Human rights centre

Working in the Human Rights Centre Clinic

A persons arm pushed up against riot shields with police behind them.

Gain experience in real world issues

Working within the Human Rights Centre Clinic is an option for undergraduate and postgraduate students.

Participating in our stand-alone projects and our module-based projects, and being part of the Clinic gives you a fantastic opportunity to work on real-world issues and for organisations working in the field of human rights. This experience gives you an insight into the world of human rights both from a practical and academic perspective. Through the Clinic, you will learn substantive human rights law, develop professional techniques and explore different models/theories for effective promotion of human rights.

The work you'll be involved in combines both hands-on practical experience in human rights and classroom study. You'll work in teams with the guidance of a supervisor to investigate and document human rights violations and/or strengthen human rights initiatives, through collaboration with the many partners with which the Clinic works. Our partners include governments, NGOs and international organisations such as Amnesty International and the United Nations.

If you're a student at Essex and you'd like to work in the Human Rights Centre Clinic, you can explore more information about our projects below, and details on how to apply for our projects.

Applications for all 2022-2023 projects will open in the Autumn Term.

Students’ work supports prisoners facing Death Row

What should courts consider when deciding whether to impose a death sentence? Essex students undertook vital work, piecing together the complex life stories of prisoners facing Death Row.

Read the article

Applying to work in the Human Rights Centre Clinic

Who can apply for module-based projects? 

The module-based projects are open to postgraduate students on the Human Rights Master’s programme (LLM/MA). If you are selected to work on a module-based project then you will be automatically enrolled on the Human Rights Centre Clinic module. (This is an optional module - course code: HU902).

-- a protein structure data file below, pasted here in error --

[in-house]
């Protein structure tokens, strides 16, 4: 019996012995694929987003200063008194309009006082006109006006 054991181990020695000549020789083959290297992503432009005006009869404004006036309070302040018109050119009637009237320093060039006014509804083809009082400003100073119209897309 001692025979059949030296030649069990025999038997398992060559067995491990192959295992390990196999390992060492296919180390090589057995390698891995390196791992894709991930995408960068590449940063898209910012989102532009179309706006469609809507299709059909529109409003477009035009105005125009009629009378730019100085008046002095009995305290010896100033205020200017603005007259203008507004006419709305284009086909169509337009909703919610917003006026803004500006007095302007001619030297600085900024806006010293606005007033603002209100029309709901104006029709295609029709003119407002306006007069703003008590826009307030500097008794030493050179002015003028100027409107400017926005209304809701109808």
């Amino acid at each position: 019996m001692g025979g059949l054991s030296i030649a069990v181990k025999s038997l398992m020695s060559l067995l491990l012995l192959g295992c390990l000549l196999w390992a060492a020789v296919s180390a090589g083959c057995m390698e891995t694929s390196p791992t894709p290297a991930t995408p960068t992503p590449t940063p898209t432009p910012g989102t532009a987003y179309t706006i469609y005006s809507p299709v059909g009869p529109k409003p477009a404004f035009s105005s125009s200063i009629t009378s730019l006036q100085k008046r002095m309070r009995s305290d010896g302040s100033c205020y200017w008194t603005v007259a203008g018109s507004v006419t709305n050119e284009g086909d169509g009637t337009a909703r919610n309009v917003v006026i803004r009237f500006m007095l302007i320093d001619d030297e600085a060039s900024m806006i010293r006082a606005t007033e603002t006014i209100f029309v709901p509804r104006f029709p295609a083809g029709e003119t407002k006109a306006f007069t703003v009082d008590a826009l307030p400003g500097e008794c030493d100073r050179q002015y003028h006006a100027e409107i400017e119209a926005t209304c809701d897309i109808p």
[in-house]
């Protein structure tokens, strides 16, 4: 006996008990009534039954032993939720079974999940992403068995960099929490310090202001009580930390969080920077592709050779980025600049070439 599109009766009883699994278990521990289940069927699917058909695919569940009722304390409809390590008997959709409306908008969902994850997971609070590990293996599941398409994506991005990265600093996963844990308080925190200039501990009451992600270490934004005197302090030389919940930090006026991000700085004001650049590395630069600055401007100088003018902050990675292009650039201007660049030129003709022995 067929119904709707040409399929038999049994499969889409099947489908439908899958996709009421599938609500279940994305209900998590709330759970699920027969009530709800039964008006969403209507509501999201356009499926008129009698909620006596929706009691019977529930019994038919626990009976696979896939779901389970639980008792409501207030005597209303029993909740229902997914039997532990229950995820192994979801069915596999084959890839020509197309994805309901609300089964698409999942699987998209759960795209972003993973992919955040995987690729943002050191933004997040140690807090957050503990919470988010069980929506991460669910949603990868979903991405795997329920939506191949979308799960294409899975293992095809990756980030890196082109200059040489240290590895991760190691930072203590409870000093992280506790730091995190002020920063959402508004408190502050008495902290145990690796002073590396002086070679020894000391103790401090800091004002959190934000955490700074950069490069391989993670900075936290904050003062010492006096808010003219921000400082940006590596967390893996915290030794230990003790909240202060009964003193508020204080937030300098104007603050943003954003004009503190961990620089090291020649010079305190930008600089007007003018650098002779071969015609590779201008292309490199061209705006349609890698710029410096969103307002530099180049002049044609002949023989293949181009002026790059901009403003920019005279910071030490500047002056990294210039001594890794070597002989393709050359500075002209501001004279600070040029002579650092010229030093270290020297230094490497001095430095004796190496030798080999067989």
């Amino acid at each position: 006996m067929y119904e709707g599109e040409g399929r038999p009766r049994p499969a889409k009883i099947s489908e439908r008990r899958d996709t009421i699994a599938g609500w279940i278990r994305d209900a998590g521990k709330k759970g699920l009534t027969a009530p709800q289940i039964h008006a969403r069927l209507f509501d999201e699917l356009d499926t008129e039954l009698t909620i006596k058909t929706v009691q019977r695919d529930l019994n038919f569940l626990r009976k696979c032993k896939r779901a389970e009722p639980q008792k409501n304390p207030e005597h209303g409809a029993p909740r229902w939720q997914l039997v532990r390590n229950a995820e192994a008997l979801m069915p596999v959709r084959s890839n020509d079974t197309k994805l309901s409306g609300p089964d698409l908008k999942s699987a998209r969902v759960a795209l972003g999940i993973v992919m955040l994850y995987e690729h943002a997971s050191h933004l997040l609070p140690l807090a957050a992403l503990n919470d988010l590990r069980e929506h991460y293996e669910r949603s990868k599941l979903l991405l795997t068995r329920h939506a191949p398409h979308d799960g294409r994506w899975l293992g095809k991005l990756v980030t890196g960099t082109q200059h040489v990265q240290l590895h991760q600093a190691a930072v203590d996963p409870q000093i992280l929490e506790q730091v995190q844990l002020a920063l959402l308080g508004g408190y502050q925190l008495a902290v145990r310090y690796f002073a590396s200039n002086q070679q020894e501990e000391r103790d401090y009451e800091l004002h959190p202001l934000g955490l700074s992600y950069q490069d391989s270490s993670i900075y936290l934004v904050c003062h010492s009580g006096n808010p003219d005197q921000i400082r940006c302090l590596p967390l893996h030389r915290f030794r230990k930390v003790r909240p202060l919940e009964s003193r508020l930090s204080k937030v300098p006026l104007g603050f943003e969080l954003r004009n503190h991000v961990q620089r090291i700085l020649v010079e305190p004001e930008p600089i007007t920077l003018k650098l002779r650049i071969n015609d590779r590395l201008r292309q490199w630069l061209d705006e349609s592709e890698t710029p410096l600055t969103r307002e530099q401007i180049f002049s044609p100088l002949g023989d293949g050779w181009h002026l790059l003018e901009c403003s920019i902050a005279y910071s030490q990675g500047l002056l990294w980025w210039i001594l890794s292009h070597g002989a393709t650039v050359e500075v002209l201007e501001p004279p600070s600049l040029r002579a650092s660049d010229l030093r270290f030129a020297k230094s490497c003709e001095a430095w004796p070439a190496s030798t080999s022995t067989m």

Browse our postgraduate human rights degrees

How to apply for module-based projects

There are a limited number of places available on module-based projects. Accordingly, all students who wish to participate go through a selection process. If you are a postgraduate student and would like to participate in one of our module-based projects, please submit your application first. Should you be successful, you will automatically be registered for the optional module HU902.

If you want to join the module-based projects of the Human Rights Centre Clinic in 2022-23, applications will open in the Autumn Term.
The application should include two attachments:

  • your CV (two pages maximum)
  • a 400-word statement explaining why you want to join the Clinic and what you expect to learn from it. The statement should include your preferred three module-based projects in order of preference. We would do our best to accommodate your choices

Key information

  • Students taking part in any of the six module-based projects will also need to enrol in HU902 (Spring Term and three sessions in Autumn term).
  • The process described above applies to module-based projects only, not to the stand-alone project (Arbitrary Detention Redress Unit), which follows its own application process. Students on the stand-alone project do not need to enrol on HU902.
  • Students are free to apply to module-based projects and to stand-alone projects at the same time, but note that the module-based projects will require approximately 8-10 hours of your time per week from late October to the end of June on top of the coursework for all other modules. We recommend you don’t overstretch your commitments.


Learn more about our module-based projects

Who can apply for stand-alone projects?

Arbitrary Detention Redress Unit

  • This exciting research project is open to postgraduate human rights students as part of the Human Rights Centre Clinic Module (HU902).

How do I apply for stand-alone projects?

Arbitrary Detention Redress Unit

Applications will open in October 2022. You will be asked to describe your motivation to join the ADRU, as well as any relevant experience and/or skills (particularly in legal and human rights drafting).

"An invaluable experience in discovering what it means to be in a truly diverse team with the conflicts and opportunity for learning that it can bring. I believe I came out of it a more rounded human rights advocate"
Elizabeth Mangenje LLM international human rights law: economics relations, 2017

Module-based projects for 2022-23